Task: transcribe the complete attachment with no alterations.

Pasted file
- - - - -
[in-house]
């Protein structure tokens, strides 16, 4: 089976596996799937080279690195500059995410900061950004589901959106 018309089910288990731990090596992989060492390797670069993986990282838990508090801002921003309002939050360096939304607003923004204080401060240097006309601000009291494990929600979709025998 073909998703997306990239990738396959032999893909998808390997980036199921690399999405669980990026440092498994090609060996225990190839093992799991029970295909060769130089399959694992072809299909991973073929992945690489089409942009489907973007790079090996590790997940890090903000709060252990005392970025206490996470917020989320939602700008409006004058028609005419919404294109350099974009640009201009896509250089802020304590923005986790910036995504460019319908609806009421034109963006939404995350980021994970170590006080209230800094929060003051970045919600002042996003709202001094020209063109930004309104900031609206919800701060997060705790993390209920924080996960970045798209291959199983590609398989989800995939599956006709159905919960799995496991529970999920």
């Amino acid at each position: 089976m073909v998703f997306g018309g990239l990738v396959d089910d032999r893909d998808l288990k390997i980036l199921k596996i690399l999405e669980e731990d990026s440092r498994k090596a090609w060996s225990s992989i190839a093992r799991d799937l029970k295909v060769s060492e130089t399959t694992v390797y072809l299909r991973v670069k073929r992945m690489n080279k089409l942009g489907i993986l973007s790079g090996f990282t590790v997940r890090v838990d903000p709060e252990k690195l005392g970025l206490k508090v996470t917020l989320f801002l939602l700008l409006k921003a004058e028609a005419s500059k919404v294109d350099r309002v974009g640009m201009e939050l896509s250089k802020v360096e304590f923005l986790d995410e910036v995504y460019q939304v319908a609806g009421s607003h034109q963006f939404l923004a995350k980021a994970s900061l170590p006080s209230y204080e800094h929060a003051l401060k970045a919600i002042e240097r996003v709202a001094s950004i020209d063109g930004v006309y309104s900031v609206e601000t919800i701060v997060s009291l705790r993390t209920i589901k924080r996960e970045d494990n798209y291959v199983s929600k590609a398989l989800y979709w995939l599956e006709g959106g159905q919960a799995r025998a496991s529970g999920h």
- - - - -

[in-house]
């Protein structure tokens, strides 16, 4: 089976596996799937080279690195500059995410900061950004589901959106 018309089910288990731990090596992989060492390797670069993986990282838990508090801002921003309002939050360096939304607003923004204080401060240097006309601000009291494990929600979709025998 073909998703997306990239990738396959032999893909998808390997980036199921690399999405669980990026440092498994090609060996225990190839093992799991029970295909060769130089399959694992072809299909991973073929992945690489089409942009489907973007790079090996590790997940890090903000709060252990005392970025206490996470917020989320939602700008409006004058028609005419919404294109350099974009640009201009896509250089802020304590923005986790910036995504460019319908609806009421034109963006939404995350980021994970170590006080209230800094929060003051970045919600002042996003709202001094020209063109930004309104900031609206919800701060997060705790993390209920924080996960970045798209291959199983590609398989989800995939599956006709159905919960799995496991529970999920």
């Amino acid at each position: 089976m073909v998703f997306g018309g990239l990738v396959d089910d032999r893909d998808l288990k390997i980036l199921k596996i690399l999405e669980e731990d990026s440092r498994k090596a090609w060996s225990s992989i190839a093992r799991d799937l029970k295909v060769s060492e130089t399959t694992v390797y072809l299909r991973v670069k073929r992945m690489n080279k089409l942009g489907i993986l973007s790079g090996f990282t590790v997940r890090v838990d903000p709060e252990k690195l005392g970025l206490k508090v996470t917020l989320f801002l939602l700008l409006k921003a004058e028609a005419s500059k919404v294109d350099r309002v974009g640009m201009e939050l896509s250089k802020v360096e304590f923005l986790d995410e910036v995504y460019q939304v319908a609806g009421s607003h034109q963006f939404l923004a995350k980021a994970s900061l170590p006080s209230y204080e800094h929060a003051l401060k970045a919600i002042e240097r996003v709202a001094s950004i020209d063109g930004v006309y309104s900031v609206e601000t919800i701060v997060s009291l705790r993390t209920i589901k924080r996960e970045d494990n798209y291959v199983s929600k590609a398989l989800y979709w995939l599956e006709g959106g159905q919960a799995r025998a496991s529970g999920h």